Government revenues are likely to be under pressure in this budget due to a mix of lower disinvestment revenues, lower direct tax revenues and higher allocation towards OROP and the implementation of the Seventh Central Pay Commission (SCPC). As far as the broad expectations from the Union Budget 2016 in terms of revenues are concerned, it needs to be remembered that higher revenues for the government automatically means higher pressure on taxpayers.
Need clarity on the disinvestment front…
The disinvestment target announced in the last budget is likely to be grossly underachieved. Against the target of Rs.69,500 crore, the government may end the year with less than Rs.20,000 crore in disinvestment. This shortfall of Rs.50,000 crore will have to be made through other sources. Broadly there are 3 key expectations from the disinvestment front…
- Disinvestment estimates must be more conservative and realistic in nature. Last year the government had estimated Rs.41,000 crore through minority stake sale and Rs.28,500 crore through strategic stake sale. A strategic sale calls for a lot of ground work and preparation and not surprisingly it did not generate any revenues this year. The government needs to identify 5 companies as a test case which will be sold off through the strategic sale route during the year. Once the template is frozen, then subsequent strategic sales will be much simpler.
- The government needs to do a sector wise break up of where selling minority stake at a good valuation will be feasible. For example, oil extraction companies will not be easy to sell but OMC will be in much greater demand and will also give better valuations. Similarly, if the current budget talks about a reform package for PSU banks, then bank stake must be sold off in small tranches so that full value can be realized in each of these tranches.
- The government also needs to talk about privatization than about mere divestment. What PSU companies need are more transparent management, operational freedom and market competitiveness. Change in ownership alone is not sufficient.
Broadening the tax base…
The government has been talking about broadening the tax base for a long time. This budget is the time to walk the talk. India has the lowest tax/GDP ratio among emerging markets. In fact, India’s tax/GDP ratio is also lower than less developed countries like Nepal. The answer is to bring more people into the taxpaying mainstream. India’s tax / GDP ratio languishes at around 6-7% and needs to be taken up to at least 12/13% in the next 3 years. Some of the broad suggestions could be as under:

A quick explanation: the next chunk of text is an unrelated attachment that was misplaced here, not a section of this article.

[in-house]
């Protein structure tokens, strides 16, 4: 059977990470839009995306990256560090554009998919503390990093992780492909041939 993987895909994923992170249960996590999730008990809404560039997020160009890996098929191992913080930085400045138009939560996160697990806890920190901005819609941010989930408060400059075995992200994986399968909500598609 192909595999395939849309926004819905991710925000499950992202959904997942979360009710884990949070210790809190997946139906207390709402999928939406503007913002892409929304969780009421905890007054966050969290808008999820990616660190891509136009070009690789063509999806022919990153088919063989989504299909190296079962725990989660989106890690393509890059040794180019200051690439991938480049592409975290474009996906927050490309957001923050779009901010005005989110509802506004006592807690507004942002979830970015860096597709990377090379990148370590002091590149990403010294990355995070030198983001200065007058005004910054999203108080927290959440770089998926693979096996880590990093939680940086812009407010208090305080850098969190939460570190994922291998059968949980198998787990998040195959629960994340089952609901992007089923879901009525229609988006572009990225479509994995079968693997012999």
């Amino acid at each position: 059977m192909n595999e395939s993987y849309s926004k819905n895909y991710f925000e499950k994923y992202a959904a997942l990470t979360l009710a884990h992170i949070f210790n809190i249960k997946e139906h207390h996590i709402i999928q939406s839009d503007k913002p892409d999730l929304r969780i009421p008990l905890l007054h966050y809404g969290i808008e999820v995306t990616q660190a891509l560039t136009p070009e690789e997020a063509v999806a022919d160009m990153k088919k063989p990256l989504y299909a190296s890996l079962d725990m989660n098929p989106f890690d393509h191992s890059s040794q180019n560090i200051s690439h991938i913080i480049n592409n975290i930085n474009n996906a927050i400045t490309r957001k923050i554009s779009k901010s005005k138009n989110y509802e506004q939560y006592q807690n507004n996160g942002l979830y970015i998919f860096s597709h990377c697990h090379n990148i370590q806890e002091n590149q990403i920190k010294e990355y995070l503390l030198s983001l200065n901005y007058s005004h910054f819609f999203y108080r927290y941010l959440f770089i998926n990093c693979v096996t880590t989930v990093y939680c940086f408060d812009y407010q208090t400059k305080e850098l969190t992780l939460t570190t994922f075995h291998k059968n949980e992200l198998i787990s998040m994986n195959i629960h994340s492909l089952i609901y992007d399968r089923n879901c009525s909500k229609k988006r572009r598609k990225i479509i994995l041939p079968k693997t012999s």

- With over 900 million Aadhar Cards issued and the massive financial inclusion drive, tracking flows should be much simpler now. The government should expand the TDS route to tap more flows of tax and more people into the tax ring.
- Tax evasion is a major issue in India. Despite the best efforts of the government people continue to evade taxes with impunity and that is one of the key reasons for the low tax/GDP ratio. People want the government to use technology and transaction intelligence to narrow down on the likely evaders
- Getting black money back into India is a major challenge. During the election campaign the government had promised to bring back the black money stashed abroad within 100 days. While that was ambitious to begin with, not much has happened in the first 21 months of the current government. The special window scheme was also not effective. People are expecting that a good portion of the black money will be brought back into India so that the legitimate taxpayers are not put to hardship due to such evasion.
Using excise duty on petrol and diesel…
It is understandable that at a time when revenues are falling short, higher excise imposed on petrol and diesel is being used to compensate for this shortfall. However, due to this higher excise duty people are not getting the real benefit of falling crude oil prices. The expectation is that this budget will work to address slippages in disinvestment and direct taxes so that the benefits of falling crude oil prices can be actually passed on to people rather than the government soaking away a part of it through higher excise duties.
A clear growth path in the year ahead…
A key expectation of the budget 2016 is a clear growth path in the year ahead. It needs to be noted that at 7.4% GDP growth, India remains the fastest growing large economy in the world. However, to sustain this growth and build on it two things are essential. Firstly, the interest rates need to be brought down and banking sector needs to be reformed to enable easy flow of funds. Growth can be achieved only if low-cost funds are available and accessible for Indian industry.
Quality of infrastructure is another major challenge and this budget is expected to address this issue. India requires nearly $200 billion of infrastructure investment each year to bring our roads, ports and railways to global standards. This budgets needs to come out with a package of tax incentives, innovative funding sources and incentives for private sector participation. It is estimated that quality infrastructure alone can add nearly 2% to India’s annual GDP growth. This budget may be the ripe time to kick-start the process in right earnest.
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